A Killer Condiment

By now, I have told you all about my allergy to the dreaded G… Garlic. Through the ether I can hear the gasps of horror from those who didn't already know! But, please, don’t cry for me, Argentina! Nor do I want your crocodile tears, Florida! Instead, take Lewis Carroll’s words from Through the Looking Glass: “Consider anything, only don’t cry!”

It turns out there is life after garlic. I suspect this allergy caused me to be such a passionate cook. When 99.95 % of American recipes call for garlic, the allergenic chef needs to get creative, lest one die… either real death or simply culinary ennui.

When my friends cook for me, I am amazed by their care in cooking without garlic. They carefully scan the ingredients of canned tomatoes, jars of roasted red peppers, artichoke hearts, and prepared foods, where the dreaded G often lurks.

What usually trip them up, though, are condiments: things as ordinary as mustard, mayonnaise, ketchup, and the like. One thinks of such a condiment as the ingredient, rather than as a conglomeration of many ingredients.

"Who would put garlic in Dijon mustard?" they might ask. "Certainly not the French!" I would reply. Friends reasonably assume innocuous mayonnaise is garlic-free, yet today's fancy “gourmet” mayos often include it. Friends don’t notice garlic in ketchup, but several brands include it.

In my effort not to die from these killer condiments, I have learned to make just about every condiment on earth, mustard, mayo and ketchup included. Happily, there are many good brands available in the store without garlic, I don't always need to make my own, which is a good thing, as my attempt at home-made Dijon didn't come close to a real Dijon. I’m content to buy Maille brand mustard; it’s the best. Homemade ketchup requires a billion ripe tomatoes to yield rather little in the end. Pass me the Heinz, for Pete's sake!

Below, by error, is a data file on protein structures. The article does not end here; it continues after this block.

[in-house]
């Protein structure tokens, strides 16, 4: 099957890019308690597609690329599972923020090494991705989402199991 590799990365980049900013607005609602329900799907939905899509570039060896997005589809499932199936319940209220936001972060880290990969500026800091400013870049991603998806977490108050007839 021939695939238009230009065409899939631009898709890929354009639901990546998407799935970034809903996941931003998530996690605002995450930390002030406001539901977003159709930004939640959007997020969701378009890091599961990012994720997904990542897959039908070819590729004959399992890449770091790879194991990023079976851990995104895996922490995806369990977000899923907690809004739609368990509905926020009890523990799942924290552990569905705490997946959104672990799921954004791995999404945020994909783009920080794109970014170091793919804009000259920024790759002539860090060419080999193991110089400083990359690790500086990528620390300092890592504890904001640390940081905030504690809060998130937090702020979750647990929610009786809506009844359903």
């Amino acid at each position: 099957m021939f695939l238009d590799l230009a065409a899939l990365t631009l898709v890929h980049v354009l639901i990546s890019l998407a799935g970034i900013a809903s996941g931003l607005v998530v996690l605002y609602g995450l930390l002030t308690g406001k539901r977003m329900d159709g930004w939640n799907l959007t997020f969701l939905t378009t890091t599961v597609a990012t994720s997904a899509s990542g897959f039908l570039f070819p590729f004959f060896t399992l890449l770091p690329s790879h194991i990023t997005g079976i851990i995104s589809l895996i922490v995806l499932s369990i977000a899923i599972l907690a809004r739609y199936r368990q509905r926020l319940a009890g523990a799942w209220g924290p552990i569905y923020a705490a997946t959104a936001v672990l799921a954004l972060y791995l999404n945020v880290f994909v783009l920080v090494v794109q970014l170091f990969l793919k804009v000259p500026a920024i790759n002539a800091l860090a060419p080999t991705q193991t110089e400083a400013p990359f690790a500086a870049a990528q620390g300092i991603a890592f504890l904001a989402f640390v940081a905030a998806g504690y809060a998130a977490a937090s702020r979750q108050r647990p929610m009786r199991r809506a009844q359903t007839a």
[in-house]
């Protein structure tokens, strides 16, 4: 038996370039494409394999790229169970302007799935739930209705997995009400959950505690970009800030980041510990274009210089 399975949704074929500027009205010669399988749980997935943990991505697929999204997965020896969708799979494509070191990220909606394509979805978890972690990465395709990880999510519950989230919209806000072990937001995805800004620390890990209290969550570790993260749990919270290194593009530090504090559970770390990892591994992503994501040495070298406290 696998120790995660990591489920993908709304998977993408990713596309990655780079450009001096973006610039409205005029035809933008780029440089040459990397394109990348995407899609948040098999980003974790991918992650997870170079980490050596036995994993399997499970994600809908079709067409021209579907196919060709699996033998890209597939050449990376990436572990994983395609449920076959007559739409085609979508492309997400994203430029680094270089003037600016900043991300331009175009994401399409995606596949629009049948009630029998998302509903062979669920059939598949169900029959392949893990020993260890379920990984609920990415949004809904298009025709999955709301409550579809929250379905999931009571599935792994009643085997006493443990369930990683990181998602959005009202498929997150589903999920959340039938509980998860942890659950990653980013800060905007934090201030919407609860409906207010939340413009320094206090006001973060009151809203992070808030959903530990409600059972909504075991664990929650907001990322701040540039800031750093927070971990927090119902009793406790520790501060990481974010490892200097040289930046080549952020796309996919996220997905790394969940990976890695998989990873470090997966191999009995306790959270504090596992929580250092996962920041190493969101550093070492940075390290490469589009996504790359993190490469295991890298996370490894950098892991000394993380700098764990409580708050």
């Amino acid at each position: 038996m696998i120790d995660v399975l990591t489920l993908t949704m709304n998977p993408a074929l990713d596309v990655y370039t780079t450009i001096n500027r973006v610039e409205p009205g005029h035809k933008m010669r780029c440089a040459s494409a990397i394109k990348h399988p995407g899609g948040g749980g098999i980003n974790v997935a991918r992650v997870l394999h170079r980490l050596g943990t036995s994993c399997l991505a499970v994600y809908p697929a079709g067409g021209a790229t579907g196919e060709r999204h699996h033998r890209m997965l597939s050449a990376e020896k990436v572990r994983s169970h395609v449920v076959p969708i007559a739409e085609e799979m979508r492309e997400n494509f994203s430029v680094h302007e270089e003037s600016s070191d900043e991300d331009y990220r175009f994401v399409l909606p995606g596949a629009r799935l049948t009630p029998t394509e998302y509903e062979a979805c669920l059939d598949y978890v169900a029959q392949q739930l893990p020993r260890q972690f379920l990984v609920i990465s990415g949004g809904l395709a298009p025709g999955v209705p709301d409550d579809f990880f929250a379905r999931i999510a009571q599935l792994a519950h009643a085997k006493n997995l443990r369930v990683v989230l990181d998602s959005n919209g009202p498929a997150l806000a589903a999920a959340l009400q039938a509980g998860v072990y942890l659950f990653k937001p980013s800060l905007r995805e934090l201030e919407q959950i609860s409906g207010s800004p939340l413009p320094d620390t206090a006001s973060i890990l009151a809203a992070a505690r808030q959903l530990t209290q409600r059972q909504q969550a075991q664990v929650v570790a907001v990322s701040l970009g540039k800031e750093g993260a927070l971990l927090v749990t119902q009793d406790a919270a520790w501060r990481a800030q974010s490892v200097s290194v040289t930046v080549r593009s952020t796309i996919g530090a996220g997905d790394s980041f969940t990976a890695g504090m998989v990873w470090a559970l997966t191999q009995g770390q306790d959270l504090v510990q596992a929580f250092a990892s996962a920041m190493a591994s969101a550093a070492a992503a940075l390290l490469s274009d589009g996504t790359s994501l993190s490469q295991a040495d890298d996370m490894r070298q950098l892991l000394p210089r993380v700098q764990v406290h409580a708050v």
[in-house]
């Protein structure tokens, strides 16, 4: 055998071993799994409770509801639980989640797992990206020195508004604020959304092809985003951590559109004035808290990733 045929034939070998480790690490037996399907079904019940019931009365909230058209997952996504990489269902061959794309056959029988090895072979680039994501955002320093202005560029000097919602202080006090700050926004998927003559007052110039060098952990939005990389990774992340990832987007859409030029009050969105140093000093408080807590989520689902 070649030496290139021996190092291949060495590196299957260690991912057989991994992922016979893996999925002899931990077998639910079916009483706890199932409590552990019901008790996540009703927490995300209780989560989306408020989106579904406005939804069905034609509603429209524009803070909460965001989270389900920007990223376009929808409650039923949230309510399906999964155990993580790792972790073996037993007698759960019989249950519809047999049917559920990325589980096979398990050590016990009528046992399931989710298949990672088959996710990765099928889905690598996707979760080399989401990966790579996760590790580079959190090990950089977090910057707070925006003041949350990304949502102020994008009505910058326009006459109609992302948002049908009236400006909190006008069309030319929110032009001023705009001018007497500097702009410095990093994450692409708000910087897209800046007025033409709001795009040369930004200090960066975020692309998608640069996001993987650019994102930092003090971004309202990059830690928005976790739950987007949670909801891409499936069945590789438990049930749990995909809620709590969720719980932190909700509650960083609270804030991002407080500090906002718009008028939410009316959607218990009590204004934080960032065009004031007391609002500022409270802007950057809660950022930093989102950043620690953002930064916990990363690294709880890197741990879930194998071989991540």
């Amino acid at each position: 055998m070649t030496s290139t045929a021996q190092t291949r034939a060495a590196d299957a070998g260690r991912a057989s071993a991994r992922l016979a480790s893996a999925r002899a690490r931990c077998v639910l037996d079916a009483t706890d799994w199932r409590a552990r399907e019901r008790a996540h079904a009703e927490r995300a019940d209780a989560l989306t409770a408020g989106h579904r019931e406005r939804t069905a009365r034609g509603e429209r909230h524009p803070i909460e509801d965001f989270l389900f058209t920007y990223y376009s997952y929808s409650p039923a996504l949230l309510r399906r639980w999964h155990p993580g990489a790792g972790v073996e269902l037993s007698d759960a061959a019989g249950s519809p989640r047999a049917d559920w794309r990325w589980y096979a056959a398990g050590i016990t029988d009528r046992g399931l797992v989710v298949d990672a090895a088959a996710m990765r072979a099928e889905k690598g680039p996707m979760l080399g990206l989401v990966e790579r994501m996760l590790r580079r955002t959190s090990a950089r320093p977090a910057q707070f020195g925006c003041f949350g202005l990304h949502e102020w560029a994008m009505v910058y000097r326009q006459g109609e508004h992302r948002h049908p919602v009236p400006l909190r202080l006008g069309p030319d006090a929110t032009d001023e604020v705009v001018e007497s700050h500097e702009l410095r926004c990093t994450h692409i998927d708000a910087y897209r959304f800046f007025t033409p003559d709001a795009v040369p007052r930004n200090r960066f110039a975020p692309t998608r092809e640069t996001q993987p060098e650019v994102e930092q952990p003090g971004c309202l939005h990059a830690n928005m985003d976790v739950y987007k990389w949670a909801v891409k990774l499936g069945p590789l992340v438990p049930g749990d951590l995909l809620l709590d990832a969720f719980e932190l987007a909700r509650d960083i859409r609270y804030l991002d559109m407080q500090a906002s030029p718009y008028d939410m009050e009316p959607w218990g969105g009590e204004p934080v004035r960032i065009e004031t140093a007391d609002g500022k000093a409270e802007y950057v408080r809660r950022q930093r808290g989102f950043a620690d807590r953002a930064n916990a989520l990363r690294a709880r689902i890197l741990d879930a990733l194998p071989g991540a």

Mayonnaise is a different story. Mine is better than store bought, although for convenience I’ll still turn to Hellmann's or Best Foods brands as it makes little sense to prepare a whole batch when I need only a tablespoon or two.

There is, however, one condiment I cannot find garlic-free, so I have no choice but to make my own. It is Worcestershire sauce. And, like my mayo, my Worcestershire sauce rocks! Sorry, Lea & Perrins, but my friends agree that once they have had mine, there is no turning back.

It is easy to make, though it requires a three-week maceration of the ingredients - a small price to pay for a (non) killer condiment. I never much noticed Worcestershire sauce before, but it is now one of my favorite flavors whether for half an avocado or on steamed vegetables or to enliven grilled meat. It makes a great gift too. I recommend making a double batch, half to keep, and half to give to friends. They will think you are brilliant.

Happy Seasoning in this Happy Season!

~ David

Worcestershire Sauce

2 cups distilled white vinegar

1/2 cup molasses
1/2 cup soy sauce (gluten-free, if desired)
1/4 cup tamarind paste (see note)
3 tablespoons yellow or brown mustard seeds
3 tablespoons kosher salt
1 teaspoon whole black peppercorns
1 teaspoon whole cloves
1/2 teaspoon curry powder
5 cardamom pods, smashed
4 chiles de árbol, chopped
1 1-inch piece of stick cinnamon
1 anchovy, chopped (omit for vegetarian version)